What would Wendy do? Well, man, why do you have to make that sound? Like what would Jesus do?
I was kind of, to be honest with you, I was waiting for you to say.
Like when is this dude going to get religious on me and do that to me? Www D when do you do, uh, so, um, yeah, man, I, I really appreciate, um, you know, your participation. Um, I really appreciate, um, you know, just the feedback. It helps me when I'm, when I'm doing this process. And I'm a part of what I like to do when I talked to people that have gone through this.
Kind of share that extraordinary experience that, you know, on my, from my perspective, uh, you know, we've talked a little bit about it, but as externalization, I get to see the separation of a human being totally from their fear. And, um, so talking to you, it just w one of the things that I really enjoyed is it became clear sometimes what happens when you do this, like motives are what people really want to happen, come out and, uh, I don't know, man, it just became clear how much.
Um, you, you really care for people and want to give back. Um, and it it's like a motive that you have. So, you know, the, a part of me was digging right about like where that comes from and part of why I'm doing that. Kyle and the thing with faith is because you don't like to necessarily go deep. Uh, it was clear.
Fear was telling you that what would happen if. To you, if you went deep, what you might see, right? Yeah. And so that's why it was very important that I could, you know, highlight that what fear is hiding. If you go deep, is that Kyle, uh, there's a part of Kyle that is just him. Uh, Mr. Rogers, good person, Mr.
Rogers. It's a beautiful day in the neighborhood. And what's ironic to me is that's what you're doing on LinkedIn. Like I come across something and see LinkedIn is Kyle being a nice guy, uh, communicating with people, getting them to, you know, see simple things in work that could be helpful that are not helpful.
And it became clear. That's what fear was hiding. It was like, it was telling you, Hey, Kyle. Is there some stores just spacing it's facing reality or at least the re the real, uh, what's what, and, and I, you know, I think that I have reframed a lot and it's been a very powerful. But there's, you know, it never, the work never ends.
And, uh, and that's, and that is variable. So Kyle, I'm going to leave you with this or all right. Cause this is my job is what I do for a living. Right. Um, if you want to still, um, go down the journey of going deeper. Um, a part of that is, uh, that, that, uh, therapeutic process, um, uh, the, the thing I did challenge you about is that, uh, it was very deep when you talked about family and I know your sons one day are gonna want deeper parts of you.
Uh, your kids are gonna want deeper parts of you. So it is important that as you grow, and I love what you said about the reframing. Cause it's, it's like, as you. Uh, evolve your fear statement evolved, right? So that, that, that part of you, that debt part, because the other, the last thing I want to say is I saw that that's what you want to do.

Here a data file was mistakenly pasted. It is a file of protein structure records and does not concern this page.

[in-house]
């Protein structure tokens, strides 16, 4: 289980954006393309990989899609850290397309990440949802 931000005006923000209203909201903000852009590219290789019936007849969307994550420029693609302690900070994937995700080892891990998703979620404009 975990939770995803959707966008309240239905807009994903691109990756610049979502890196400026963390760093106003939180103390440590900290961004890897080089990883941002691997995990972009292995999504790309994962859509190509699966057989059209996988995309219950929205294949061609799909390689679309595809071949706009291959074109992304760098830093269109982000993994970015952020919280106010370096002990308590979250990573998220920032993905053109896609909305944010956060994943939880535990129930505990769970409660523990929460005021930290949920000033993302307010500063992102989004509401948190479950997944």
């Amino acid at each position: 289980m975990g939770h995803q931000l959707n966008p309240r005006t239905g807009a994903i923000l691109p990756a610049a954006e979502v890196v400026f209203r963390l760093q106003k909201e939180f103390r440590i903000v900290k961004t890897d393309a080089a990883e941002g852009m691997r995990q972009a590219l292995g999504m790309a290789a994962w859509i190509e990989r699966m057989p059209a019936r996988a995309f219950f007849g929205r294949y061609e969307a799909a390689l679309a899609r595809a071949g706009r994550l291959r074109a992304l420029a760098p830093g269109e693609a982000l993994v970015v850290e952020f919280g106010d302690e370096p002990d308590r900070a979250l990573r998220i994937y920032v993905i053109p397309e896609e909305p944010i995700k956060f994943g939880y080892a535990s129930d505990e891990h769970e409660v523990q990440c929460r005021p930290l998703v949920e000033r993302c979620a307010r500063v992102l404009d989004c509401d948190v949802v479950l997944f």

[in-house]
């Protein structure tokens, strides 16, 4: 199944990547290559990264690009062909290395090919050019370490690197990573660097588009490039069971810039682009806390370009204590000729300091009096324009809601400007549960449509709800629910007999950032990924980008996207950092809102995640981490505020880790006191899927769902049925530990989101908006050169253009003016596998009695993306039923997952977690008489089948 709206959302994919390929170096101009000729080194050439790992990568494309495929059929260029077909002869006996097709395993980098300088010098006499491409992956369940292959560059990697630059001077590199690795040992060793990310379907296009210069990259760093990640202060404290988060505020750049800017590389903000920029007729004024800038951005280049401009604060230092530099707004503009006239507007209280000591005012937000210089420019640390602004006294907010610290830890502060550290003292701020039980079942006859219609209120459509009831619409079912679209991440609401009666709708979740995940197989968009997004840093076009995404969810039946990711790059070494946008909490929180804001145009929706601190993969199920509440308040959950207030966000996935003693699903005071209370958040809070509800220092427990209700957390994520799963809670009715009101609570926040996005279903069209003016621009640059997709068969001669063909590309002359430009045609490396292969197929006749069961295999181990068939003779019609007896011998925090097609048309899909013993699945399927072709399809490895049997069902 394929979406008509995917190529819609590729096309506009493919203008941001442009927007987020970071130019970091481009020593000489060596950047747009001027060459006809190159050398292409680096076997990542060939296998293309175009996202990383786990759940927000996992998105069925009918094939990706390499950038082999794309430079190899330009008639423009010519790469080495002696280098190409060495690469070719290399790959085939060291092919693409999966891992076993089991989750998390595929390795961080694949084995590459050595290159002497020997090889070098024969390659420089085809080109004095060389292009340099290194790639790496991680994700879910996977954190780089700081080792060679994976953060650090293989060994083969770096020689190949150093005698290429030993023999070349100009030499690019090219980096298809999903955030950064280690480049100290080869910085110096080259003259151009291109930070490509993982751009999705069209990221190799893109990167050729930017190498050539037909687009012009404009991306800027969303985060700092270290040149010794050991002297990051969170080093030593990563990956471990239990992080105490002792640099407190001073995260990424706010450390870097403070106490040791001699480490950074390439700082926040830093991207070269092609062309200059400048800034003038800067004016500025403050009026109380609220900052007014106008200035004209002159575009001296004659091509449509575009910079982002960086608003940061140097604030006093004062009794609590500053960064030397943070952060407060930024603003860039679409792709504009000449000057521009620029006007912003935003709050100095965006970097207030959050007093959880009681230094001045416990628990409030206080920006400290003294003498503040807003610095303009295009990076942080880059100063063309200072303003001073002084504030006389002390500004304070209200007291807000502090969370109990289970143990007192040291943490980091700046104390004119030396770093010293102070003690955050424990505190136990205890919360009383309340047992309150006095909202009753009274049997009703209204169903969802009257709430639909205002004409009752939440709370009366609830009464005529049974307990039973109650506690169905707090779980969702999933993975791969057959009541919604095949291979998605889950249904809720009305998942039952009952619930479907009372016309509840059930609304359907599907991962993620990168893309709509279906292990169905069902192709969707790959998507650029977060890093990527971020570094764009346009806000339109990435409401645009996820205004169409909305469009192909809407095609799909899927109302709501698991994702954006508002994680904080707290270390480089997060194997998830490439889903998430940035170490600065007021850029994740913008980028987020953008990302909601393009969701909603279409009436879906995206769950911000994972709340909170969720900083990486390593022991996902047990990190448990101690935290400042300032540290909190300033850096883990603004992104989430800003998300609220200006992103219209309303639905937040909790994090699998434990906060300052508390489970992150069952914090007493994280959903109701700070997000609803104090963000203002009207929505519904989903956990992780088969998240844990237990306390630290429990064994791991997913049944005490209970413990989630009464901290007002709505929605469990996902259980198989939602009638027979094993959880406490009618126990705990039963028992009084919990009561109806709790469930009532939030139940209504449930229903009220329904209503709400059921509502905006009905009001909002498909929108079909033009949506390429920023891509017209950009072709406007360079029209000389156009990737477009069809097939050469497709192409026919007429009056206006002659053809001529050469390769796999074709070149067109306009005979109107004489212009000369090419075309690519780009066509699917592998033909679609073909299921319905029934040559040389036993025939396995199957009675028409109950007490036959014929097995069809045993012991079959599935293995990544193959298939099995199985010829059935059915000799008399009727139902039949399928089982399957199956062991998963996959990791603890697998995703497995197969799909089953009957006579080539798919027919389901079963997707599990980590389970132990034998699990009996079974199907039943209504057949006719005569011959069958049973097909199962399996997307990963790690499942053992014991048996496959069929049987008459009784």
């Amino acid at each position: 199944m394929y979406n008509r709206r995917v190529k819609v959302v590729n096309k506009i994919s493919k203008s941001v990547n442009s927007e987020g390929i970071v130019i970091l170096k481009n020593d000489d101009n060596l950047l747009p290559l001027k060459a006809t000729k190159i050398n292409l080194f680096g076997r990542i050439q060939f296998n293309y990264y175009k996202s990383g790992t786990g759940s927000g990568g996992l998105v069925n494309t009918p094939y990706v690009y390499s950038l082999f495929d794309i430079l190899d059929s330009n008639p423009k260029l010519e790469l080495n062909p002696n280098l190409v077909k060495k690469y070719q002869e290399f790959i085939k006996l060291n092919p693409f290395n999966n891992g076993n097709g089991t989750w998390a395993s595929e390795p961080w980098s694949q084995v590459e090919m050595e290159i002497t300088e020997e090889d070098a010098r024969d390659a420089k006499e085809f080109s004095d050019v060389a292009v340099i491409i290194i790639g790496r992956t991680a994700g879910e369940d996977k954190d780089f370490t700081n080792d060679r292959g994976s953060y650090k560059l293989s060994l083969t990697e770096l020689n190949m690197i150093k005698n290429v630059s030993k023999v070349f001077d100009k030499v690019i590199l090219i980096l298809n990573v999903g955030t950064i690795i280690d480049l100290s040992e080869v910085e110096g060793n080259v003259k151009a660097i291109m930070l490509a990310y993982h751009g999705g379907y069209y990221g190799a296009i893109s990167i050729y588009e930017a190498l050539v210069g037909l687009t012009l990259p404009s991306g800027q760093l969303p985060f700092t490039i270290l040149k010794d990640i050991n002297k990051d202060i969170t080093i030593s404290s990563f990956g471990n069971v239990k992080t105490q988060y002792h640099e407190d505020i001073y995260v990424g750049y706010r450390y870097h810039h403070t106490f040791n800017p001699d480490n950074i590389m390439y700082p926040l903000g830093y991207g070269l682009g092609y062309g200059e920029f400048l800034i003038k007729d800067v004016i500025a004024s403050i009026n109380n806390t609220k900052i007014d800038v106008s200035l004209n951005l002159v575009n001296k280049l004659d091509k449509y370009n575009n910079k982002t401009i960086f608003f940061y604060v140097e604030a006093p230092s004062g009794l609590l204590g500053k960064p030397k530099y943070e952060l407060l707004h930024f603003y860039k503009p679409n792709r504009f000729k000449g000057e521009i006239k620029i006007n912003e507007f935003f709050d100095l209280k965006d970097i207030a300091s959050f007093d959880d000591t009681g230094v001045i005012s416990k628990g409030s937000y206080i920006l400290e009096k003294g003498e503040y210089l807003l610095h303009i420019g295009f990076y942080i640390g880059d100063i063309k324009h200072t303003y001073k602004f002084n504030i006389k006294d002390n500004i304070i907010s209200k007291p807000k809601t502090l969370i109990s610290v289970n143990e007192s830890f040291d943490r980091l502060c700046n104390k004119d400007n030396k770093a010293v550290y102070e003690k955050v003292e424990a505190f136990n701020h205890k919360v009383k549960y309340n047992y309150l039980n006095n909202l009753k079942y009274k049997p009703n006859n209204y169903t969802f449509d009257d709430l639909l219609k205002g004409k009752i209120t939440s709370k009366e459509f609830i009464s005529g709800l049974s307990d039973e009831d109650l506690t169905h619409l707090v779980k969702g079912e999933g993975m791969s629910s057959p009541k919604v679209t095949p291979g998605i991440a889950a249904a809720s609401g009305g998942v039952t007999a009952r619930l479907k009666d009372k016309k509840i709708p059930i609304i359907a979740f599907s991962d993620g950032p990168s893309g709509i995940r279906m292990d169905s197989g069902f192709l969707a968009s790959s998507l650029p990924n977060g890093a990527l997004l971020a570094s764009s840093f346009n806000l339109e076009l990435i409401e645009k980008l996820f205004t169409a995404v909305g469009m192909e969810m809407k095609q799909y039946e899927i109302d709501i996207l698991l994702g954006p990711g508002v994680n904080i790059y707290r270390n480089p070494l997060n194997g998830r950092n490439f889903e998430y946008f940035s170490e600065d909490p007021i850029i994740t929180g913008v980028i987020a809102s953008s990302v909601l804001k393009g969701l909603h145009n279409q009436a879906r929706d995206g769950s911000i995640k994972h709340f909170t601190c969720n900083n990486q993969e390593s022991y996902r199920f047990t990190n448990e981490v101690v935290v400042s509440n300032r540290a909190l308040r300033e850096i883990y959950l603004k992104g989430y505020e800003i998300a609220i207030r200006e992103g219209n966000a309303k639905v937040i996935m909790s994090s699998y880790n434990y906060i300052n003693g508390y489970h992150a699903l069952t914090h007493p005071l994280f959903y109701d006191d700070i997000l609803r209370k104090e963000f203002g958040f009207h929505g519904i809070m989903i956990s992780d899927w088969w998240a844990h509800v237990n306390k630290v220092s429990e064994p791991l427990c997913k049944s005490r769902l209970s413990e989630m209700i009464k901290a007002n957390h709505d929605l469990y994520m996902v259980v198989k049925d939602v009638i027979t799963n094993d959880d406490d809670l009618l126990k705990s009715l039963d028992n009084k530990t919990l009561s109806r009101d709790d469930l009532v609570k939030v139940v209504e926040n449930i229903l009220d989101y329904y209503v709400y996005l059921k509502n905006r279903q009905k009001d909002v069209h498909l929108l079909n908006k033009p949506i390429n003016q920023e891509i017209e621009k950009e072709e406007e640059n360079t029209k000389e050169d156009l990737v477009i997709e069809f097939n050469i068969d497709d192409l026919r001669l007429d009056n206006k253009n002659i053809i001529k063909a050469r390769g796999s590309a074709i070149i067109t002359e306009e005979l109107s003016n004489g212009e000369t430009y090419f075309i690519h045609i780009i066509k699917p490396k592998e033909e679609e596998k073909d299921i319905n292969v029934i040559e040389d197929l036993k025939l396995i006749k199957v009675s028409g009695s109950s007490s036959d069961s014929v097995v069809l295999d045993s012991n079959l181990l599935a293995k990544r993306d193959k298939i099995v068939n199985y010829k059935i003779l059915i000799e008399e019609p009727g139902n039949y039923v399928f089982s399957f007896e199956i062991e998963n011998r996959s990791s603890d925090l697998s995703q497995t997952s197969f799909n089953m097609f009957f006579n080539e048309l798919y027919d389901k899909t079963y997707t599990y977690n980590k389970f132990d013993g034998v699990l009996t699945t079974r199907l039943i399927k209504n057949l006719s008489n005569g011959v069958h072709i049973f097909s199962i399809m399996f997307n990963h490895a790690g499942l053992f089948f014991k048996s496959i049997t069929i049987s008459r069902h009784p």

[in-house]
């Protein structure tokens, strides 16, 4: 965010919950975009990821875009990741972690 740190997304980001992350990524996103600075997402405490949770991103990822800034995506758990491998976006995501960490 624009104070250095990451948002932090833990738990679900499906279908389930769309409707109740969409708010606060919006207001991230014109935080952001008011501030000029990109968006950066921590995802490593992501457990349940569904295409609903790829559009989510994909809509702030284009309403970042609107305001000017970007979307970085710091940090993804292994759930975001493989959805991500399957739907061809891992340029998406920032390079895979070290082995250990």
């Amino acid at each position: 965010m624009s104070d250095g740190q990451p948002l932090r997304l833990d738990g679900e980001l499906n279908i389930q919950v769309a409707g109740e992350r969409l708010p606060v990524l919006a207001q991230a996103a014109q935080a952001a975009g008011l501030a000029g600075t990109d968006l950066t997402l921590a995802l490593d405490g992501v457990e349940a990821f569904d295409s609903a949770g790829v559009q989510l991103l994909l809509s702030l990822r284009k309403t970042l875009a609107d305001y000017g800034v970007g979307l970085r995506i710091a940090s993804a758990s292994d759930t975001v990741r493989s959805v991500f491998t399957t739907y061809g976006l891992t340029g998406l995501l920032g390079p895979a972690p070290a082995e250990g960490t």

You wanted to, uh, have the ability to have deeper conversations sometimes, uh, whether you're engaging with people or you have questions, but that fear would keep you from doing that. So, um, make sure to keep pushing yourself. Uh, in that area because what you're going to find there, man is some pretty good stuff, man.
It's probably a corny dude with a sweater on man, like,
oh, I hope so. I hope
it took me a while to get through this journey, but I, I think that, uh, I'm glad that Tiffany asked me to do it because it, it was, um, whenever you can experienced something that teaches you. A little bit more about yourself. It's valuable and it's rare that because we're moving so quickly all the time and it's really hard to be present.
And it's hard to take time to fully, to think, to be still this, this process has helped me at least think through some of that.
My observations of Kyle through the process. When we met the first time in person, after he had done his fear interview, he was still very guarded. It was like we are doing a marketing thing together was more the energy that he brought. And when we were doing some, just like post audio reflection on his fear during.
I had this kind of intuition moment where I realize every time we kind of got close to an issue that was real, Kyle would deflect it with humor or he'd laugh, or he kind of like try to in a very congenial way kind of distract the conversation. And my intuition was pricked of like he's deflecting. And in that moment, I had a choice to make of like, am I going to run into the roar here and call him on this and kind of push him into the process or is that going to piss him off?
And he's going to be like, Hey look, this whole thing is on my terms. And I chose the former. I said, Hey Kyle, can I share an observation with you? We don't have to include this as part of. Your journey, but I'm experiencing every time we get close to a real situation or a real conversation, or a real issue that you deflect it, that you kind of steer the car back towards the center of the road.